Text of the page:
So what accounts for the apparent discrepancy from news reports? These data represent private-sector jobs. They do not include government jobs. Total job growth is lower because the GOP was trying to drown government in a bathtub at the same time as the President was trying to grow all jobs.

The Libya Kerfluffle

One of the many things that disqualify Mitt Romney from the presidency is his attack on the President for the tragic deaths of our emissary and part of his team in Libya. Romney’s attack demonstrates his utter failure to understand the realities of diplomacy and foreign policy in a changing and dangerous world.

How so? Let me count the ways.

First, blaming the President for failing to know—immediately!—what went on in a chaotic combat situation—let alone blaming him for the deaths—is absolutely absurd.

Ambassador Stevens and his small team were, on the diplomatic side, analogous to a small platoon of soldiers in Afghanistan. Suppose such a platoon took a wrong turn on a mountain pass, was attacked by Taliban, and badly mauled. Suppose also that relief troops, called in by radio, arrived too late to help.

Would you expect the President to know immediately what had happened? Would you blame him for the fact that relief forces arrived too late?

Absolutely not. A whole chain of command would be responsible, from the general in the theater, to the platoon leader on the ground. If the President had to obsess about the position and situation of every small team on the ground, everywhere in the world, he wouldn’t be doing his job of controlling overall political strategy (not even military strategy). More than that: he would be interfering with the military experts who command day-to-day strategy and tactics.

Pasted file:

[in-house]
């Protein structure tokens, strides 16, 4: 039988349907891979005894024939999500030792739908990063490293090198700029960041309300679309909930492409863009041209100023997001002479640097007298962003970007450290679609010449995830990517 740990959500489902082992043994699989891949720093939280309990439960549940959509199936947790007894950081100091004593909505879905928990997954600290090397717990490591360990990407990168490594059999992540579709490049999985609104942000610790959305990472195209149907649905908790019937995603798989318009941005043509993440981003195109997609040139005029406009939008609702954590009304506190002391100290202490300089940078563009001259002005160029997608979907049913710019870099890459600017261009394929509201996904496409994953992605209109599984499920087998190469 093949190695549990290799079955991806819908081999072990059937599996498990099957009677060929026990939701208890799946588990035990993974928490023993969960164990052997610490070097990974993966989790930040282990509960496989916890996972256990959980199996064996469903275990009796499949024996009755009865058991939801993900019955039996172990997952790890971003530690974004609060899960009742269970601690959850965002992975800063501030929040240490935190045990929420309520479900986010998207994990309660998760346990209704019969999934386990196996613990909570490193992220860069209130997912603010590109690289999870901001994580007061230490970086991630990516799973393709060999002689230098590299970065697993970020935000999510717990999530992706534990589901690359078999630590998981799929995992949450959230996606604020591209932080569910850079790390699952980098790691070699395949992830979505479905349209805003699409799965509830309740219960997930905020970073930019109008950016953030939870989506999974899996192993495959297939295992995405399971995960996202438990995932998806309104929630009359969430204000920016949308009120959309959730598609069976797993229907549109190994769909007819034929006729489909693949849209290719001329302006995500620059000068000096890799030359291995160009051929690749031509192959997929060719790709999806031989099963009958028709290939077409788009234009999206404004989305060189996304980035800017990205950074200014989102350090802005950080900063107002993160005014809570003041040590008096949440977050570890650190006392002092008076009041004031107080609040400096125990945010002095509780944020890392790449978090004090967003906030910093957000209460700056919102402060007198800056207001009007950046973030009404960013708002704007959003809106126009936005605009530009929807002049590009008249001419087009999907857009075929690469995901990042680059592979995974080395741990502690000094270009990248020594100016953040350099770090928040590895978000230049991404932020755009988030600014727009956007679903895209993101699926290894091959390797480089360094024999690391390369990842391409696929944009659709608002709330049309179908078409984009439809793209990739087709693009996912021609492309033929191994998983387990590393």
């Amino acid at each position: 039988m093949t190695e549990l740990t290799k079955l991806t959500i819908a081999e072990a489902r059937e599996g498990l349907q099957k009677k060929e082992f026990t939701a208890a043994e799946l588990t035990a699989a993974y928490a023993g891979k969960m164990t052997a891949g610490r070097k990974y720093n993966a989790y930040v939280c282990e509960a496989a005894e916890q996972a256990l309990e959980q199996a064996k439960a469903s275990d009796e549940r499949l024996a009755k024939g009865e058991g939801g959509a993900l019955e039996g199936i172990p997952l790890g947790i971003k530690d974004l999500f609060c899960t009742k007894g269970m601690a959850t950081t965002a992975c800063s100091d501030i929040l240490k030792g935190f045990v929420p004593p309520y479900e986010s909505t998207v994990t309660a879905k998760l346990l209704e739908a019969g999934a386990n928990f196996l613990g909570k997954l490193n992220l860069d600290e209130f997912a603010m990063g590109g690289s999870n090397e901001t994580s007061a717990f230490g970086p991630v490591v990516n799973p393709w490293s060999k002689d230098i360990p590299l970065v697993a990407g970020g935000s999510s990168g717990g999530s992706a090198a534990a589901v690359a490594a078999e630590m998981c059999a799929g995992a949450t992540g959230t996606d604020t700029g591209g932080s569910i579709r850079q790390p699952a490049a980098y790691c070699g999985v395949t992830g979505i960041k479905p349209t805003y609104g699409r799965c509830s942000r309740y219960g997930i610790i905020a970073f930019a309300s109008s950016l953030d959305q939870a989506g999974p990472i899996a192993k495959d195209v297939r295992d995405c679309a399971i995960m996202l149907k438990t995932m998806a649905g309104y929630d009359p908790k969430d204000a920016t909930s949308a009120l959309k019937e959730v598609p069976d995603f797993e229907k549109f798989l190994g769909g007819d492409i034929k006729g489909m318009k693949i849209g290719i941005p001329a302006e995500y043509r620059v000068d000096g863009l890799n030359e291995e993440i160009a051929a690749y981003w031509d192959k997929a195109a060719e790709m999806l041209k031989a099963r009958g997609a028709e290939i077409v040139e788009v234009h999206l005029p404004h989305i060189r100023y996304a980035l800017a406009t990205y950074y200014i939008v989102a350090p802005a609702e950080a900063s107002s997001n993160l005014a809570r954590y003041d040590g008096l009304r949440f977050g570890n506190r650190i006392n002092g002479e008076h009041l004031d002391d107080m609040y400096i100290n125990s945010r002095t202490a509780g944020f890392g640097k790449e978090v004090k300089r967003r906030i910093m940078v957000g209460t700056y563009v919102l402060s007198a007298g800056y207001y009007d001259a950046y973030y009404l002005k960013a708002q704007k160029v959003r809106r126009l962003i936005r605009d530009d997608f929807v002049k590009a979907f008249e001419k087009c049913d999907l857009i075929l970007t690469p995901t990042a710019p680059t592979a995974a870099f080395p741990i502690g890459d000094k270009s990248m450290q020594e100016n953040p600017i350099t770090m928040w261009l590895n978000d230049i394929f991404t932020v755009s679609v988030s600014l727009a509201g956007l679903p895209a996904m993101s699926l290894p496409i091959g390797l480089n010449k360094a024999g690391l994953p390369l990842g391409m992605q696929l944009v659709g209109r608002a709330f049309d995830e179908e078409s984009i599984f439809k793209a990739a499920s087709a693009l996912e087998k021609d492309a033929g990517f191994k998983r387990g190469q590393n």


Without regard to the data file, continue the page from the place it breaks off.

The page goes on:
Second, Romney’s attack relies on unstated assumptions that are wildly unrealistic. He assumes that diplomatic personnel in foreign countries are entitled to absolutely security and to rely on American forces for it.

That’s utter nonsense, especially in places like Libya.

Diplomatic staff operating on foreign territory are subject to their host countries’ rules, regulations and permission. International law treats the embassy grounds as American territory (hence the possibility of political asylum for refugees) and entitles diplomats to limited immunity from search, seizure, imprisonment and other legal penalties. But the nature, size and type of American security forces are always subject to foreign law and foreign control.